The other weekend, I was lucky enough to get to see Magic Johnson speak in person, and to also briefly meet him.
The man is pretty incredible, and not just for his athletic accomplishments.
In fact, really his sports career pales in comparison to what he’s done since “retiring.” From being an early partner with Starbucks to an owner of the Lakers, and now the Dodgers, Magic has an amazing track record as a businessman.
After Magic spoke to our group, there was a brief Q&A…
At the time, I didn’t have a question.
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After Magic had left though, I realized there was one question I wished I had asked.
You see, Magic Johnson spent a TON of time talking about all of his victories. And it makes sense. He’s a man who loves to win, and so he’s very comfortable talking about his greatest successes…
But what he didn’t spend much time talking about though were his failures.
So, the question I wish I’d asked Magic is pretty simple:
“You’re a man who loves to win, and you’ve won a lot. But can you talk about a time in your business career where you didn’t win? What happened and what lesson(s) did you learn?”
It’s too late for me to ask Magic Johnson about this…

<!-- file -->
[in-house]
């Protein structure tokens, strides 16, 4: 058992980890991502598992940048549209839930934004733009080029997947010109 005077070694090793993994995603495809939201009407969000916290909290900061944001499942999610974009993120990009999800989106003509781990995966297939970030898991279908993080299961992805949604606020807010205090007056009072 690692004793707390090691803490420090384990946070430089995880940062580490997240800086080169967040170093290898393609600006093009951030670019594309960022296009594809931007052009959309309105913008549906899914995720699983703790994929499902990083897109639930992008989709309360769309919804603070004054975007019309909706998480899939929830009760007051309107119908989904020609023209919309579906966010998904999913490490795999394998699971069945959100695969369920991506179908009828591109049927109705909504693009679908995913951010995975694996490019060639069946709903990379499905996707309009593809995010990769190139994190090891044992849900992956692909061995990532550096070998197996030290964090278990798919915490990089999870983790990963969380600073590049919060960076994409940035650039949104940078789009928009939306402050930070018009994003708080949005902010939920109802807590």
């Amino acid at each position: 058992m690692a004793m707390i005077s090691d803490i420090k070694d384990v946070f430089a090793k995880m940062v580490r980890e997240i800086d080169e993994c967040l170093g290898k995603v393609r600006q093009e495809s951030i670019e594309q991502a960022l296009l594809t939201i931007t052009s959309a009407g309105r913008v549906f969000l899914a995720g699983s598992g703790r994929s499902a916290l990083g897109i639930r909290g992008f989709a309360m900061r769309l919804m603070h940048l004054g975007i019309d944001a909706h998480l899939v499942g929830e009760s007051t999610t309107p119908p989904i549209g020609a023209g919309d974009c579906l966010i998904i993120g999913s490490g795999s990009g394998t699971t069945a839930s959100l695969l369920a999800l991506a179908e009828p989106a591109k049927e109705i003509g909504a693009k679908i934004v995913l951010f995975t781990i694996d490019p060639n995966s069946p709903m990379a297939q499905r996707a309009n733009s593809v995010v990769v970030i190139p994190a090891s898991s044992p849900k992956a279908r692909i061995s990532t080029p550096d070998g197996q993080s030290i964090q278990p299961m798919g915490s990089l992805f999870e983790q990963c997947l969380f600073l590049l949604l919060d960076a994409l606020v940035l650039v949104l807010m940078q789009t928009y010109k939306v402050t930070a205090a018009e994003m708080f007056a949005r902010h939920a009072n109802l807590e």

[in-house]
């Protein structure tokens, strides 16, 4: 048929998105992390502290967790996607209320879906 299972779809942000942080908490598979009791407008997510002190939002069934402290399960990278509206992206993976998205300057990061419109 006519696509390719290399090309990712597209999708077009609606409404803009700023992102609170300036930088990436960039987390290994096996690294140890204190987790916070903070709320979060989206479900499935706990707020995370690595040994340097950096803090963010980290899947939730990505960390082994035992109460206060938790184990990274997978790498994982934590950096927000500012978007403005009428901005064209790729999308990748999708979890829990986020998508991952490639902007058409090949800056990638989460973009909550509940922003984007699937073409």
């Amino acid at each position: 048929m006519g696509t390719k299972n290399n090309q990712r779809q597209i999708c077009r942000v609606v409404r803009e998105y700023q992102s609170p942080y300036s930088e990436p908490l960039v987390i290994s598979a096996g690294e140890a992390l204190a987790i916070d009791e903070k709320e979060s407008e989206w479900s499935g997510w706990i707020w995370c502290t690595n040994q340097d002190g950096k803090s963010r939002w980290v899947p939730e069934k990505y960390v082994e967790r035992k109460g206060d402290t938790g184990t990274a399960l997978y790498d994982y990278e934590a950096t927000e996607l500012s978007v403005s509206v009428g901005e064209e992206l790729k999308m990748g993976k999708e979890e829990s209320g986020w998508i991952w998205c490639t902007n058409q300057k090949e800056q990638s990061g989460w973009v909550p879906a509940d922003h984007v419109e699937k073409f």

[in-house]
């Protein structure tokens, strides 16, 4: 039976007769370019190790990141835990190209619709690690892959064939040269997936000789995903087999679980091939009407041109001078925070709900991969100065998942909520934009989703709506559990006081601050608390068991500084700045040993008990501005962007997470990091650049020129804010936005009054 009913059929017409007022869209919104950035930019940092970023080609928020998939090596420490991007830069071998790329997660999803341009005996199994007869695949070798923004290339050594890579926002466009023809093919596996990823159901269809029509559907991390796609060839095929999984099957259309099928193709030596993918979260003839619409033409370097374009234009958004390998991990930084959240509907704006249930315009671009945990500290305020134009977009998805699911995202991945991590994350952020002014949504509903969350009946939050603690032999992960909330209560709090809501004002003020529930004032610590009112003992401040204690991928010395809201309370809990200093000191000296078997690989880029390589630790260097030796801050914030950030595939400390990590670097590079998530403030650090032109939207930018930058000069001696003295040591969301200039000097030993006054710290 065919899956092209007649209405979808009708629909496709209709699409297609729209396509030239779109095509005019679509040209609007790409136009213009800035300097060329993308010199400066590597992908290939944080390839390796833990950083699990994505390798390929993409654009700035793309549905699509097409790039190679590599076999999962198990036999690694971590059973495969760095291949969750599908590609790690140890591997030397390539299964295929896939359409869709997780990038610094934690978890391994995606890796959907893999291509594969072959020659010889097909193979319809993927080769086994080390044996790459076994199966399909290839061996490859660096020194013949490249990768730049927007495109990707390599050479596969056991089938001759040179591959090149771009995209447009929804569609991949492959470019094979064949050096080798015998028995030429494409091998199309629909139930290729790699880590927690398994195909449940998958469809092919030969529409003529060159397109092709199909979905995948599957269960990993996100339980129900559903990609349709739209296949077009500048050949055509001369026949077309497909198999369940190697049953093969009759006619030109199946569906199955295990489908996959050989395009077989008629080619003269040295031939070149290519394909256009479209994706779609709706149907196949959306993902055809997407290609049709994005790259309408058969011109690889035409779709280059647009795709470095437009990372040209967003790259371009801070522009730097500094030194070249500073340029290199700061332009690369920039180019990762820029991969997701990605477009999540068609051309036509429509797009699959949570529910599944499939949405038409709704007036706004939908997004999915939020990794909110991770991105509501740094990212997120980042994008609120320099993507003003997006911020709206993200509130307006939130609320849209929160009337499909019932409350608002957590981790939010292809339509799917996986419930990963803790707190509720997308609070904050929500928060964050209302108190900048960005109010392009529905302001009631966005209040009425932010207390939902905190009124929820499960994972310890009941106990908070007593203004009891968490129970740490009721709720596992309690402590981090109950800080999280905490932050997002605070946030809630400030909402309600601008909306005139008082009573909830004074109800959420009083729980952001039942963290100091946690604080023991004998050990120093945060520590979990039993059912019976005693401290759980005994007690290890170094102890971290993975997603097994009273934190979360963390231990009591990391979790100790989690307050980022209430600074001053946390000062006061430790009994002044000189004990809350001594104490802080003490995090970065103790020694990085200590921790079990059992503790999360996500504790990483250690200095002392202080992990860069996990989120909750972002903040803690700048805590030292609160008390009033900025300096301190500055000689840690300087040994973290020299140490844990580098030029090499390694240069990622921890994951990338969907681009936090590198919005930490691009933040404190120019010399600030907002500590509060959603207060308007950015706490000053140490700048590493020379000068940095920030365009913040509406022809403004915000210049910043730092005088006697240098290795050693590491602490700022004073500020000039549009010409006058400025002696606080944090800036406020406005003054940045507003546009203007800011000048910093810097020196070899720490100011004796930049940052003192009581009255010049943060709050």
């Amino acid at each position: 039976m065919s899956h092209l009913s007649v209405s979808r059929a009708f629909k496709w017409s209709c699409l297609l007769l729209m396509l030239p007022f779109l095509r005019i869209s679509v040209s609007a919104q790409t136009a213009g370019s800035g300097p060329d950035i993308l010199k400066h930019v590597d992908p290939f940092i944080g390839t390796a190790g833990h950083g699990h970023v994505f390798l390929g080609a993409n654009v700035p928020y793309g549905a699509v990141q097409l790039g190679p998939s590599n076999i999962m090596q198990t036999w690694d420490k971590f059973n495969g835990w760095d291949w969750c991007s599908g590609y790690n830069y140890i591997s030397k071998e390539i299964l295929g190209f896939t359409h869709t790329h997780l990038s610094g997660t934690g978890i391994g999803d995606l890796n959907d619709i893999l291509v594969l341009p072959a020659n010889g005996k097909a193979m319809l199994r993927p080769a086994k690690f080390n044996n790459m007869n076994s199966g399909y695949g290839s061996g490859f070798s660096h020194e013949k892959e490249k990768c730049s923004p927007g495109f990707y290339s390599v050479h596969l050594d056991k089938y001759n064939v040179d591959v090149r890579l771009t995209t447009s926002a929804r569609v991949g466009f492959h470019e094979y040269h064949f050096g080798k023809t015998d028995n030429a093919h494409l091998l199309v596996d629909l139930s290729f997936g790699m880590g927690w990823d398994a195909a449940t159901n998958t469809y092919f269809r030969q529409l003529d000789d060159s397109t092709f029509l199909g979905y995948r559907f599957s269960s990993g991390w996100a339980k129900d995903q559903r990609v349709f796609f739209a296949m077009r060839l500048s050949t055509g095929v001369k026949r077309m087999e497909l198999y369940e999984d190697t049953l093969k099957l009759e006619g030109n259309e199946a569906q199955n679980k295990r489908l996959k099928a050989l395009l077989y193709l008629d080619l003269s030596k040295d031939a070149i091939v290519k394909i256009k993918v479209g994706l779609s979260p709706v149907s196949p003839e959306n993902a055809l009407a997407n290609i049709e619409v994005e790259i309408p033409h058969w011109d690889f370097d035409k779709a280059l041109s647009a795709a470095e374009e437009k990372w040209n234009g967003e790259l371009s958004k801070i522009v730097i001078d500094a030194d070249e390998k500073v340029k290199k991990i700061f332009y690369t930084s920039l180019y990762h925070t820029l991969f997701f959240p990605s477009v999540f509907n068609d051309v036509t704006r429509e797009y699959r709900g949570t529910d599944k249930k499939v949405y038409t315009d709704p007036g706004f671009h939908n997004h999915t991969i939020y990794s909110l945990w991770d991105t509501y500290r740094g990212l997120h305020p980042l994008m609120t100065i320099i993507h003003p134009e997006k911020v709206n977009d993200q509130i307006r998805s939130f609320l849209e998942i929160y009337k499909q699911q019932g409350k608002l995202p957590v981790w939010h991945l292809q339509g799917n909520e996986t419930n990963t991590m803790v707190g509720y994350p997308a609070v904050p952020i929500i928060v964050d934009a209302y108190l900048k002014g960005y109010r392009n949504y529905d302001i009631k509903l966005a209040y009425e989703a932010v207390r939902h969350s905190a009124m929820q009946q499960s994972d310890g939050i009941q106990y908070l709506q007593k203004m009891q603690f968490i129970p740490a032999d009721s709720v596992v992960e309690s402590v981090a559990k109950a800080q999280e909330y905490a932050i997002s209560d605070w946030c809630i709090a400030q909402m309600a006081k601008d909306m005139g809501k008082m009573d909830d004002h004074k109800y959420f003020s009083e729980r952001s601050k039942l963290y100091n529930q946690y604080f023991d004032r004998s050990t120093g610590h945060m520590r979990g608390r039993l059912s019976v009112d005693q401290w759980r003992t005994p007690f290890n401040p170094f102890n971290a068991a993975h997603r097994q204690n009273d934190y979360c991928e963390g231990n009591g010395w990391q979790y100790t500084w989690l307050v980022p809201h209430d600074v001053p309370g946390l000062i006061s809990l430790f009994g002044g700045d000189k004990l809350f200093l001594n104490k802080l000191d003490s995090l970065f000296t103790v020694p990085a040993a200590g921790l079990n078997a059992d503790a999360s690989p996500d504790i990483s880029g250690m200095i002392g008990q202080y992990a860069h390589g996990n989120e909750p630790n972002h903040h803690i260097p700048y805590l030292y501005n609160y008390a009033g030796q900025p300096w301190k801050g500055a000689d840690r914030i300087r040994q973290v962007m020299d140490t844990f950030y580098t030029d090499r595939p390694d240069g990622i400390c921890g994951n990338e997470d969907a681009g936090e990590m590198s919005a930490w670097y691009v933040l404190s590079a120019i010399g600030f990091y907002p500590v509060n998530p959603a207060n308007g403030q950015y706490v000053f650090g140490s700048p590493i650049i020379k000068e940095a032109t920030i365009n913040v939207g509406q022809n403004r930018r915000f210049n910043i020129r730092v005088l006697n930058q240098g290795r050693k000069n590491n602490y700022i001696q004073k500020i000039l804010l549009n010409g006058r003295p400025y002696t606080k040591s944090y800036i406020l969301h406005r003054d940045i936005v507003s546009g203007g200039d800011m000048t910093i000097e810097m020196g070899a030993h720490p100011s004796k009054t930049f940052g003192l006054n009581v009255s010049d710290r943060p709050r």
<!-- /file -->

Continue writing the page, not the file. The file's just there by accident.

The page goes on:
Which stinks, because I honestly think hearing about people’s failures is way more valuable than hearing about their victories. Victories are great, but we learn so much more about ourselves, others, and the way the world works.
And since I can’t hear Magic’s answer…
Let me go ahead and share one of my failures with you, along with what I learned.
Not a ton of people know this, but I started my first business when I was 19 years old.
A partner and I had a record label in San Diego, as well as a retail record store inside of a music venue. A bit later, we raised some money (~$150k) and opened a physical recording studio in San Diego too.
The business failed by the time I was 21 years old.
There were several reasons, but by far the biggest was this:
We tried to do too many things at once.
Here’s a small list:
Run a record label, run a record store, do concert promotions, partner with a screenprinting company, partner with a hip hop label, and open a recording studio.
It was WAY too much for two 19 year old kids.
I never knew what to focus on, so my attention was very scattered.
The big lesson I learned was that it’s better to do 1-2 things very well, than it is to do 10 things half-assed.
Out of all the things we did, only one was consistently profitable, and that was the concert promotions. With those we could make $1k in a single night. If we’d just focused on that one thing, we probably could have made a pretty good chunk of money at a young age and been “successful.”
So, that was my big lesson: the easiest way to succeed is to focus on doing one or two things extremely well.
I apply this today with my focus on copywriting above all else.
And every time I get away from it, things don’t go nearly as well!
P.S. This post originally came from an email I sent to my private list. If you want to see more stuff like this from me, you can apply to join my list using this link.